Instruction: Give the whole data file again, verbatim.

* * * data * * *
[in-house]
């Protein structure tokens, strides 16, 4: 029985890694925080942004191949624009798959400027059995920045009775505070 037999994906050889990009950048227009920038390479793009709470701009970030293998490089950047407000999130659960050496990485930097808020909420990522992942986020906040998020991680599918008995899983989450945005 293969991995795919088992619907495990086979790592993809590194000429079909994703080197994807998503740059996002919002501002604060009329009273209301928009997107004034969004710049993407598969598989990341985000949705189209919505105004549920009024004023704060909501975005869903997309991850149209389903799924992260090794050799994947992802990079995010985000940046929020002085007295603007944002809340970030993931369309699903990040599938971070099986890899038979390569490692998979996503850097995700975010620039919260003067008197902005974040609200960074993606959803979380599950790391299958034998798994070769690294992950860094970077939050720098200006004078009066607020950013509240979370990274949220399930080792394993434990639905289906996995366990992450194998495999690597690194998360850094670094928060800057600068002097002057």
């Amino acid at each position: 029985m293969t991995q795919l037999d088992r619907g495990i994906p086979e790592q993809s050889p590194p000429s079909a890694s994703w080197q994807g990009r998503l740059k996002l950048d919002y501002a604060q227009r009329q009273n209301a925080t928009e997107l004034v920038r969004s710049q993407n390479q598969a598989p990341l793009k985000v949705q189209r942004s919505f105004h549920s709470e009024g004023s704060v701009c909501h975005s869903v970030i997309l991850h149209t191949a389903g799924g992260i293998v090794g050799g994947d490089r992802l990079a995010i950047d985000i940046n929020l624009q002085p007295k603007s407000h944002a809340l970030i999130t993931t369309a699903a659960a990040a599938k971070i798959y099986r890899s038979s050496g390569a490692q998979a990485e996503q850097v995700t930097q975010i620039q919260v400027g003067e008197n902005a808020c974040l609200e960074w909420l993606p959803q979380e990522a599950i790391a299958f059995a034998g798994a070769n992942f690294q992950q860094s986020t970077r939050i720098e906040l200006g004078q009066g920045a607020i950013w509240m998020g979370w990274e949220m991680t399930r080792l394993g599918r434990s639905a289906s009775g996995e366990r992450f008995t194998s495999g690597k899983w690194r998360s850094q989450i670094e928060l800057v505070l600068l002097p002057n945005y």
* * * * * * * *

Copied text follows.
[in-house]
């Protein structure tokens, strides 16, 4: 029985890694925080942004191949624009798959400027059995920045009775505070 037999994906050889990009950048227009920038390479793009709470701009970030293998490089950047407000999130659960050496990485930097808020909420990522992942986020906040998020991680599918008995899983989450945005 293969991995795919088992619907495990086979790592993809590194000429079909994703080197994807998503740059996002919002501002604060009329009273209301928009997107004034969004710049993407598969598989990341985000949705189209919505105004549920009024004023704060909501975005869903997309991850149209389903799924992260090794050799994947992802990079995010985000940046929020002085007295603007944002809340970030993931369309699903990040599938971070099986890899038979390569490692998979996503850097995700975010620039919260003067008197902005974040609200960074993606959803979380599950790391299958034998798994070769690294992950860094970077939050720098200006004078009066607020950013509240979370990274949220399930080792394993434990639905289906996995366990992450194998495999690597690194998360850094670094928060800057600068002097002057």
């Amino acid at each position: 029985m293969t991995q795919l037999d088992r619907g495990i994906p086979e790592q993809s050889p590194p000429s079909a890694s994703w080197q994807g990009r998503l740059k996002l950048d919002y501002a604060q227009r009329q009273n209301a925080t928009e997107l004034v920038r969004s710049q993407n390479q598969a598989p990341l793009k985000v949705q189209r942004s919505f105004h549920s709470e009024g004023s704060v701009c909501h975005s869903v970030i997309l991850h149209t191949a389903g799924g992260i293998v090794g050799g994947d490089r992802l990079a995010i950047d985000i940046n929020l624009q002085p007295k603007s407000h944002a809340l970030i999130t993931t369309a699903a659960a990040a599938k971070i798959y099986r890899s038979s050496g390569a490692q998979a990485e996503q850097v995700t930097q975010i620039q919260v400027g003067e008197n902005a808020c974040l609200e960074w909420l993606p959803q979380e990522a599950i790391a299958f059995a034998g798994a070769n992942f690294q992950q860094s986020t970077r939050i720098e906040l200006g004078q009066g920045a607020i950013w509240m998020g979370w990274e949220m991680t399930r080792l394993g599918r434990s639905a289906s009775g996995e366990r992450f008995t194998s495999g690597k899983w690194r998360s850094q989450i670094e928060l800057v505070l600068l002097p002057n945005y």